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: Brothers in Arms
April 6, 2018 8:53 PM - Season 6, Episode 17 -
Dinah mounts an unsanctioned police operation. Laurel gets career advice from Quentin. Diggle and Oliver have a discussion about the past, the future, and being a better man.
AV Club review
(10 comments total)
Maybe it was just me, but that was a horrible episode.
John's character and tirade just made no sense. I kept thinking to myself, "is his sudden departure from his normal character and his irrational behaviour that typical TV shorthand for brain tumor symptoms? Is the chip malfunctioning and somehow messing up his head?"
Oliver was exactly right. John went along with a lot of the decisions he now puts at Oliver's feet and that broke up the team. Now, he can't live with the consequences.
Thankfully Lyla talked some sense into him about his obsession with the mantle of Green Arrow, but this sudden moral high ground stance still feels off. I really hope they resolve this mess quickly, as the last thing I'm interested in seeing is Oliver be all mopey again because he's alone. Also, I don't think this show has enough time or bandwidth to have multiple plots running with all of the characters off doing their own thing. It was bad enough with Team Arrow and Not Team Arrow. Now, we've got Team Lance (Quentin and Laurel), Team Laurel (playing whatever angle she's playing), Team City Hall (I guess Oliver and maybe Quentin), Team Boyfriends, Team Fired Cop(s), and who knows what else in the future. Enough is too much.
Speaking of Team Boyfriends, I'm just not feeling that relationship. There doesn't seem to be any spark or attraction or chemistry between Curtis and the cop. The way Curtis talks about him doesn't help matters, and neither does the actor playing the cop. I'm sure he's a fine actor and nice guy, but to me, in this role, he just seems off somehow. I'm sure this sounds terrible, but looking at him, all I could think was that they took younger (less buff) Roy, stuck him in the hot water wash cycle, turned on the machine and shrunk him, and in the process, wore off the definition of his features.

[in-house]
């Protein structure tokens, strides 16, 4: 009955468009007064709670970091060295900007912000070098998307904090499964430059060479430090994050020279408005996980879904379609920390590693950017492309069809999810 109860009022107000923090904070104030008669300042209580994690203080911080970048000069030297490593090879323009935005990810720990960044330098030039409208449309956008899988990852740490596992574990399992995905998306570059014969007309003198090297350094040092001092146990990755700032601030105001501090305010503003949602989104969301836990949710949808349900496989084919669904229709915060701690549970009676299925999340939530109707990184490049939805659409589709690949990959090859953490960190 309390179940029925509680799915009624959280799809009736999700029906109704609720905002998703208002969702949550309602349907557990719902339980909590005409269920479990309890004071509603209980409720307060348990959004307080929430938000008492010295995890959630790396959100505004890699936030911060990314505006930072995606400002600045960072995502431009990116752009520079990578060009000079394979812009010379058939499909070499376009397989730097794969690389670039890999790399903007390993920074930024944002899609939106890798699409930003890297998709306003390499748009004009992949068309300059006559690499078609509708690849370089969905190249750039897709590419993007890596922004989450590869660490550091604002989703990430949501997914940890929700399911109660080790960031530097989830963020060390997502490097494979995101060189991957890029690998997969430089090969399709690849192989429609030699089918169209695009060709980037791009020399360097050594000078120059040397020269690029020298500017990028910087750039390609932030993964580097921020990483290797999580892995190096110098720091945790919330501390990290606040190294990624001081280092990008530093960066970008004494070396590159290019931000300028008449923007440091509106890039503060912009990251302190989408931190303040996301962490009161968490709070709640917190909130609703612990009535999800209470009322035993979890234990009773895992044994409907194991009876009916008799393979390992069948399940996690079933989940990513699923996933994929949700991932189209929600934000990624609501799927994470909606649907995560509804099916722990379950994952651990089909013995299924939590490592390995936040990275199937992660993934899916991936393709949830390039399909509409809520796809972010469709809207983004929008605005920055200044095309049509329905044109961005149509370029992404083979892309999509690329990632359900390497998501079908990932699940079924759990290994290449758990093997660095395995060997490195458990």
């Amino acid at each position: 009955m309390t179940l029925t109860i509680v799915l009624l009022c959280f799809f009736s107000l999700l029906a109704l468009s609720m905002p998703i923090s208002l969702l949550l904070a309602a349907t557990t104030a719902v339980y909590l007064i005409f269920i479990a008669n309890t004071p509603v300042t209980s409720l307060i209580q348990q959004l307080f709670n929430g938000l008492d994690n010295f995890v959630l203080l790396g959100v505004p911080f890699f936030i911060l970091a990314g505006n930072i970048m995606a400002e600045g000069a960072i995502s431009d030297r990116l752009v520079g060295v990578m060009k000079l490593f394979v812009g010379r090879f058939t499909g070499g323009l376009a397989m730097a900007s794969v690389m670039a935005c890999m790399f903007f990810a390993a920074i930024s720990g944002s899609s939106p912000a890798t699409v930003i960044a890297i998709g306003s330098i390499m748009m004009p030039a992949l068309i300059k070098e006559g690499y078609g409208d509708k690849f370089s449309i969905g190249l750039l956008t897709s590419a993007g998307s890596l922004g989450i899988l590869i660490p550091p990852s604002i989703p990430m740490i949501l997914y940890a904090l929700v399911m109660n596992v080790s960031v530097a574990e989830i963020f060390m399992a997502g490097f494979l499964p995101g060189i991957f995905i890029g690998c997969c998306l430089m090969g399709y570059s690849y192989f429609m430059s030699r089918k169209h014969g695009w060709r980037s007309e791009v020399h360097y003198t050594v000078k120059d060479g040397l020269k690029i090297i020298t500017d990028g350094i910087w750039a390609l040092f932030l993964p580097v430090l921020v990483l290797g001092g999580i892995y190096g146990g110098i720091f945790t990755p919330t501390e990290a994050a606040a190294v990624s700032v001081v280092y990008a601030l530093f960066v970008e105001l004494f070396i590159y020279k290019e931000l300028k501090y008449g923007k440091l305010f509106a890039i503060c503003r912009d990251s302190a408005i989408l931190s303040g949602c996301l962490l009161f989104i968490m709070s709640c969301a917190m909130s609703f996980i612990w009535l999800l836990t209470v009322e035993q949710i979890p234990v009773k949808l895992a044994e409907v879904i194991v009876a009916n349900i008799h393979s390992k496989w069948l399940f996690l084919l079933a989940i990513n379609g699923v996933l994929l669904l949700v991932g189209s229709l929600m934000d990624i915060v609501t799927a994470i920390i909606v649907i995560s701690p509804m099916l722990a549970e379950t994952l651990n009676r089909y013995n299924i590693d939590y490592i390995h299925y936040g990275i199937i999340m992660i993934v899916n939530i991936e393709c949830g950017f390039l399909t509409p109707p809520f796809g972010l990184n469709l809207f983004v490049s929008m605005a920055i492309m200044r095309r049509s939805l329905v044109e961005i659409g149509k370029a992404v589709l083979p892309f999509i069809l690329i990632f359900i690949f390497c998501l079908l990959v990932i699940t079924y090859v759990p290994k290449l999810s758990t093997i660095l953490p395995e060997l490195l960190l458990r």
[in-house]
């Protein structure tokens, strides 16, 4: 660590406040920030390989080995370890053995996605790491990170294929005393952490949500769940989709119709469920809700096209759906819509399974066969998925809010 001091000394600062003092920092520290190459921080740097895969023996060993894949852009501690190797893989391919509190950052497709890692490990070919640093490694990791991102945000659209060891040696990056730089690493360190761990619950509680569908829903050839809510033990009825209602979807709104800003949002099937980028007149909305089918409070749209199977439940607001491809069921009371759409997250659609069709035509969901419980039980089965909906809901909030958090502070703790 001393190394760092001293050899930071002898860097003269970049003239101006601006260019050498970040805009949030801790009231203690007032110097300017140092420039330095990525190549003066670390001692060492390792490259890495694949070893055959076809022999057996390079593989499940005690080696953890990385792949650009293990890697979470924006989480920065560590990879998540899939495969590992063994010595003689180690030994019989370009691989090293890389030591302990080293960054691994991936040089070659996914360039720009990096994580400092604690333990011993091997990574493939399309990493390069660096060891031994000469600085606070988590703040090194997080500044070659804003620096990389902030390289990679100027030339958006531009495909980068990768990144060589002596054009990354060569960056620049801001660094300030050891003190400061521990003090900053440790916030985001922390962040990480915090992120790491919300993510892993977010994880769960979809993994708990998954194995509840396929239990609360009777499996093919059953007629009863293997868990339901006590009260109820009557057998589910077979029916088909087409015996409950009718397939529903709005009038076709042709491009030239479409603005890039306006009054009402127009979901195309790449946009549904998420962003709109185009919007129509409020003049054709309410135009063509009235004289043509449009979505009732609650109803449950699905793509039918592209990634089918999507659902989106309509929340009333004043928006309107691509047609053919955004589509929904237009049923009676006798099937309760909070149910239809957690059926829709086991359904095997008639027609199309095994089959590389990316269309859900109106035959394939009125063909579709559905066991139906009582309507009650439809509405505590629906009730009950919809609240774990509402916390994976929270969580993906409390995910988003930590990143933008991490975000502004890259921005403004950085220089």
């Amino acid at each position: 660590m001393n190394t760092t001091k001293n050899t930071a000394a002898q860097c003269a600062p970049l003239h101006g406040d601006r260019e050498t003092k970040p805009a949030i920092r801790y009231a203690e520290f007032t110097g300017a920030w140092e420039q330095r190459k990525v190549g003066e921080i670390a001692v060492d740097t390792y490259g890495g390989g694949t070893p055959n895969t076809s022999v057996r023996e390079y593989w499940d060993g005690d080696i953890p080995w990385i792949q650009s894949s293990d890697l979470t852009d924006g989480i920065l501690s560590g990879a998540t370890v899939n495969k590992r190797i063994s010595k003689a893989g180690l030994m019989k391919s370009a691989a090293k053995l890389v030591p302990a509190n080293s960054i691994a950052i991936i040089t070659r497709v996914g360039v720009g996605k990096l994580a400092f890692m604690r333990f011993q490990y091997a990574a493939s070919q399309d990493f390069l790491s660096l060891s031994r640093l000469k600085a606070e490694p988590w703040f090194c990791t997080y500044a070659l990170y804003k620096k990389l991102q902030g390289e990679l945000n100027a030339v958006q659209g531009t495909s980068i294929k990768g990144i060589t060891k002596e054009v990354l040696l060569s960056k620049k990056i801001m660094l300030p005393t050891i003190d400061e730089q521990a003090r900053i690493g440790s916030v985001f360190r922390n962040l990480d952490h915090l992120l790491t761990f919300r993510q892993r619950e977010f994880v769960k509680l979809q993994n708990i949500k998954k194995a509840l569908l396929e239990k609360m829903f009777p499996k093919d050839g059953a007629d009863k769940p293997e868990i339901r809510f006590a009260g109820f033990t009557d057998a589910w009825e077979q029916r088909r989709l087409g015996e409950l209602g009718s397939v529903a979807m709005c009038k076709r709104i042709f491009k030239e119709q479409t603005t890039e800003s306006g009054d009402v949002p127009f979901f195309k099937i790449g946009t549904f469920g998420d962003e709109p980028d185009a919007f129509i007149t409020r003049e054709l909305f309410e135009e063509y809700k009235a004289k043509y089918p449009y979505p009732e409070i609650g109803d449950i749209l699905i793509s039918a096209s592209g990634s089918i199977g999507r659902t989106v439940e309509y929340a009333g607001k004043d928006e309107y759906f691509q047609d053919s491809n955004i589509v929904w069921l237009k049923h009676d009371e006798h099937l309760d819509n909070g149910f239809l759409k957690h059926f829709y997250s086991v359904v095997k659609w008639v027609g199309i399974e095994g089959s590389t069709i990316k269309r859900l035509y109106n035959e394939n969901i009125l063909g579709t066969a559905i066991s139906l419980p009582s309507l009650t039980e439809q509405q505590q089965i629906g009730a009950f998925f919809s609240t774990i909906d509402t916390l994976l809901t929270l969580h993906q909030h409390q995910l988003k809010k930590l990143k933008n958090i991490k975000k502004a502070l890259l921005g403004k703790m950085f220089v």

Dinah looked great this episode. That rust-coloured jacket and matching lipstick were fabulous on her. I find that she's the type of actress who really comes across differently from episode to episode, (maybe make-up job to make-up job). The actress who plays Felicity, seems to be the exact opposite. Maybe it's just that she has been on long enough that the make-up team has figured out what works for her and what doesn't.
Speaking of Dinah, I thought her working with Oliver and Diggle was such a promising development, even though she said she was essentially forced into the action, and it was just thrown away by the rest of what happened with Team Arrow. Yes, looking back I realize that it was just the tease of co-operation that the writers threw the audience before pulling the rug out from under us, but that was so mean to give us a glimpse of how the show could move forward into the future before retreading old and tired ground again.
As for the Richard Dragon, corrupt city officials stuff, I really don't care about any of it. Dragon is a terrible antagonist, and I can't see anything the writers and producers can do to change this this late in the game. Don't even get me started on him giving Laurel vertigo. I can't believe she'd be stupid enough to take it, but then again, after this episode, who knows. Maybe she'll get hooked and daddy Lance will have to help her get clean.
on April 6, 2018 [
Is it just me, or does Diggle just...I dunno, I can't say I really saw him getting a happy buzz off being The Arrow, so why he's angry/surprised that Oliver wants to take the job back, I don't know. Dig is SO stoic it's hard to think of him giving that much of a shit about that particular role when he does the same sort of thing but in a different color every week.
"Well, at least I didn't kill my brother." Low blow, Ollie, that's just being a shithead. Also, you probably would have killed a brother had you had one yourself. Yay for Felicity being all "Break it up!"
It just felt like the writers were picking a fight for more drama.
I also second the remarks about the new cop boyfriend. Very bland. I concur with the "blander Roy" remarks.
I LOL'd at "hey, you can read your way to being a lawyer!" Like this girl is gonna care?!?! Though I did meet someone who actually read her way to a law degree once, so I guess it's still a thing.
on April 6, 2018 [
For some reason CW here in NJ bumped Supernatural & Arrow out from the usual Thursday night time-slots to Saturday, so I just got to see this one now. Sooooo bored by this episode. The last two episodes were at least entertaining, but this one left me right back in the doldrums that has constituted so much of this season. I just cannot believe in the world of Star City on a fundamental level, so this whole idea of 'corrupt cops vs vigilantes' as some real ideological dilemma between people or on a legislative level just feels more ridiculous to me than the most bonkers Legends of Tomorrow plot. And the drama between Oliver and the B-team has always felt manufactured, so this Diggle vs Oliver fight felt like just more of the same, if not worse.
Ugh. I don't know what they need to do to fix this show, but I really hope they figure out a better story for next season.
on April 7, 2018 [
Apparently the reason for all of this out-of-character mess and team-splitting is because the guy in charge of the show believes that